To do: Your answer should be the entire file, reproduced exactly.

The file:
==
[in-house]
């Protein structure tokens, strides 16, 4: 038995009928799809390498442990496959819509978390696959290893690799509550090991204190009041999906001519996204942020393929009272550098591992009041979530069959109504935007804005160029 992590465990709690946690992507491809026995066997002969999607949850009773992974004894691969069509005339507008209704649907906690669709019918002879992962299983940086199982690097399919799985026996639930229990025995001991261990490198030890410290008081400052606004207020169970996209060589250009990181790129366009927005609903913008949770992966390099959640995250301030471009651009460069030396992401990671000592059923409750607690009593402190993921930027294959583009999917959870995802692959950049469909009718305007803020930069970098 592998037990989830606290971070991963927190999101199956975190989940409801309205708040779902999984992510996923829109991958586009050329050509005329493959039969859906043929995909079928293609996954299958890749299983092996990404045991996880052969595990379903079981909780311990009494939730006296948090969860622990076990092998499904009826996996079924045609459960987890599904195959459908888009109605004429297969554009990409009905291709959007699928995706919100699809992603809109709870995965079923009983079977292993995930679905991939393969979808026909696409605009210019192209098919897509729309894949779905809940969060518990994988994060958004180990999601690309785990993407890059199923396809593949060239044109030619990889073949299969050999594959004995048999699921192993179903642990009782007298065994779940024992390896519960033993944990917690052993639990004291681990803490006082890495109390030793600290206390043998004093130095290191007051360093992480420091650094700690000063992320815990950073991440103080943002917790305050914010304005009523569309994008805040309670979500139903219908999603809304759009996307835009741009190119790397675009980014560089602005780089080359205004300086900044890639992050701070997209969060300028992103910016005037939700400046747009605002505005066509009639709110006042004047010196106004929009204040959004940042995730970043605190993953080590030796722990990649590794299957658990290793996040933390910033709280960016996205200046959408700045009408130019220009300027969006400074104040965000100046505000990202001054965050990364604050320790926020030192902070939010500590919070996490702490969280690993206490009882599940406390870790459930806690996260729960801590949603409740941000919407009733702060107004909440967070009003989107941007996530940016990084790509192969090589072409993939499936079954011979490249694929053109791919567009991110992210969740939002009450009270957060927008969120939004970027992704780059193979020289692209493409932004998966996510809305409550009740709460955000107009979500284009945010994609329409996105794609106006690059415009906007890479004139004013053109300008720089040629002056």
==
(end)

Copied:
[in-house]
């Protein structure tokens, strides 16, 4: 038995009928799809390498442990496959819509978390696959290893690799509550090991204190009041999906001519996204942020393929009272550098591992009041979530069959109504935007804005160029 992590465990709690946690992507491809026995066997002969999607949850009773992974004894691969069509005339507008209704649907906690669709019918002879992962299983940086199982690097399919799985026996639930229990025995001991261990490198030890410290008081400052606004207020169970996209060589250009990181790129366009927005609903913008949770992966390099959640995250301030471009651009460069030396992401990671000592059923409750607690009593402190993921930027294959583009999917959870995802692959950049469909009718305007803020930069970098 592998037990989830606290971070991963927190999101199956975190989940409801309205708040779902999984992510996923829109991958586009050329050509005329493959039969859906043929995909079928293609996954299958890749299983092996990404045991996880052969595990379903079981909780311990009494939730006296948090969860622990076990092998499904009826996996079924045609459960987890599904195959459908888009109605004429297969554009990409009905291709959007699928995706919100699809992603809109709870995965079923009983079977292993995930679905991939393969979808026909696409605009210019192209098919897509729309894949779905809940969060518990994988994060958004180990999601690309785990993407890059199923396809593949060239044109030619990889073949299969050999594959004995048999699921192993179903642990009782007298065994779940024992390896519960033993944990917690052993639990004291681990803490006082890495109390030793600290206390043998004093130095290191007051360093992480420091650094700690000063992320815990950073991440103080943002917790305050914010304005009523569309994008805040309670979500139903219908999603809304759009996307835009741009190119790397675009980014560089602005780089080359205004300086900044890639992050701070997209969060300028992103910016005037939700400046747009605002505005066509009639709110006042004047010196106004929009204040959004940042995730970043605190993953080590030796722990990649590794299957658990290793996040933390910033709280960016996205200046959408700045009408130019220009300027969006400074104040965000100046505000990202001054965050990364604050320790926020030192902070939010500590919070996490702490969280690993206490009882599940406390870790459930806690996260729960801590949603409740941000919407009733702060107004909440967070009003989107941007996530940016990084790509192969090589072409993939499936079954011979490249694929053109791919567009991110992210969740939002009450009270957060927008969120939004970027992704780059193979020289692209493409932004998966996510809305409550009740709460955000107009979500284009945010994609329409996105794609106006690059415009906007890479004139004013053109300008720089040629002056």